The researchers in this study followed about 200 young adult drinkers in Switzerland. The research participants answered questionnaires on their smart phone every hour while they were drinking. They reported that the number of friends present and the number of drinks they had consumed, and answered several other questions every Thursday, Friday and Saturday evening over the course of 5 weekends. This allowed the researchers to look at a number of variables including how drinking behavior was influenced by the number of friends drinking with them. The results indicated that as the number of friends present increased the number of drinks that the participants consumed also increased. The effect was stronger for men than women, but both men and women showed an increase in their drinking behavior as the number of friends they were with increased.

What Does This Mean?

In essence, the study applies theoretical constructs developed in laboratory conditions to the real world. It indicates that if you are out with a group of friends who are drinking alcohol or using some other substance the chances are that you will increase your usage without really thinking about it. As more people in your group drink, you are more likely to drink more. This is not an absolute; it certainly does not suggest that you absolutely will drink more in this situation or that anyone will increase their drinking in such a situation, but that it is more likely that a person in a group of people who are drinking alcohol (or using some other substance) will increase their usage without really paying attention to their behavior.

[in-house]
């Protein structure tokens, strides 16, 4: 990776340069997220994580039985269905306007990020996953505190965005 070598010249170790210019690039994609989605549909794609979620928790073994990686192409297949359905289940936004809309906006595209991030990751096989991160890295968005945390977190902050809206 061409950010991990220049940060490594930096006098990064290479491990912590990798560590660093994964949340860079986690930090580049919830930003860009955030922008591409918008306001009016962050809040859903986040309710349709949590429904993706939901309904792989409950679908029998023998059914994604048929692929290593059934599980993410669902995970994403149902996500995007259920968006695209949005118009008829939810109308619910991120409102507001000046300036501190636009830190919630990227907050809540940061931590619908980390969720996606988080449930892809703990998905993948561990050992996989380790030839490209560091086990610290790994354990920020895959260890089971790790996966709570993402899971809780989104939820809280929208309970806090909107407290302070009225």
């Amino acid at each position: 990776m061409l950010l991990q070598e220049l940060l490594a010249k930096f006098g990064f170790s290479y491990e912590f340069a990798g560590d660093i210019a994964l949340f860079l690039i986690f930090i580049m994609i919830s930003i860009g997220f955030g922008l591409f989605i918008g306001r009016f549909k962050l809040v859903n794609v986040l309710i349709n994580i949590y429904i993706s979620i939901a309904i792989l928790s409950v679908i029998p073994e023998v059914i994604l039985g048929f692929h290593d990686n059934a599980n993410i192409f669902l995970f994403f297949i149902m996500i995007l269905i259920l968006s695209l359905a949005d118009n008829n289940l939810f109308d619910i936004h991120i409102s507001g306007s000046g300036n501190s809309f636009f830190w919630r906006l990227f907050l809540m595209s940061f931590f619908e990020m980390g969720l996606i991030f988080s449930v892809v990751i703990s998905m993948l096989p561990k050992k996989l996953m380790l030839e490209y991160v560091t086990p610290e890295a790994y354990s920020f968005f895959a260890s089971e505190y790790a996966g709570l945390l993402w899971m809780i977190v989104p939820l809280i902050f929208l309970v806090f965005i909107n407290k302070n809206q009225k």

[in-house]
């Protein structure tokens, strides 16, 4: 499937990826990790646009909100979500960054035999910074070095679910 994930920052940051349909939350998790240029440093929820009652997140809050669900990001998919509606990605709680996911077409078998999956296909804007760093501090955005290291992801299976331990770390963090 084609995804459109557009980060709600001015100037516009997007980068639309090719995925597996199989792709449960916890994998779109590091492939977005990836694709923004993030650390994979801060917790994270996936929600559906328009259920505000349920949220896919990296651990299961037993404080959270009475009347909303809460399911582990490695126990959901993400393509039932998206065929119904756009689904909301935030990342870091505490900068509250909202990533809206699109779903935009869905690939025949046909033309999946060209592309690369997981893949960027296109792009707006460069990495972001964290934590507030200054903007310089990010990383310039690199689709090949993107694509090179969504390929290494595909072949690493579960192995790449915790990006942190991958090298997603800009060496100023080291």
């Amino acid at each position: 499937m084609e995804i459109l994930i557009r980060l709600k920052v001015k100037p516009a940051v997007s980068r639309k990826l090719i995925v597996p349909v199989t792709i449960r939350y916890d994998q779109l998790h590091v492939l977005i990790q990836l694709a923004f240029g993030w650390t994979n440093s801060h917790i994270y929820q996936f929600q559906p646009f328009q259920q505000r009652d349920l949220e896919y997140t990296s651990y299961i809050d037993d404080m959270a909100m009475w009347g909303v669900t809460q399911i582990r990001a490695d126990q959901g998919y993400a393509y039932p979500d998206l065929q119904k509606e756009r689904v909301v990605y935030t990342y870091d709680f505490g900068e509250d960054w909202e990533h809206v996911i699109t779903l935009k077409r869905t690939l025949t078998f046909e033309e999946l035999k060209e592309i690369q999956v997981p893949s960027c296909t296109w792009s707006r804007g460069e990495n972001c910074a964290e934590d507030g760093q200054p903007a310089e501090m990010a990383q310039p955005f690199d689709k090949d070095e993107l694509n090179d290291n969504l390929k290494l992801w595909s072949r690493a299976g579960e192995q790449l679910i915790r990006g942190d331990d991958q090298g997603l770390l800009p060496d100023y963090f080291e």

There are also implied aspects to this study that can be helpful for those in recovery. If someone is attempting to control their drinking behavior or substance usage, the study suggests that continuing to go out with groups of friends who continue to engage in these behaviors would increase the risk that the person will not reach their goals. Again, it is important to understand that there is no guarantee that going out with groups of friends who are using will absolutely result in the person using; however, doing so is a risky situation for individuals trying to moderate or abstain from using alcohol or drugs. Likewise, we would expect the opposite condition to hold some relevance even though not formally tested: if we are in a large group who are not drinking or using drugs, we would drink less or not at all. Thus, the 12-Step notion of avoiding people, places and things or situations associated with past abuse does get some support from this research. Going out with a mixed bag of folks--drinkers and nondrinkers--would actually increase your chances of not drinking.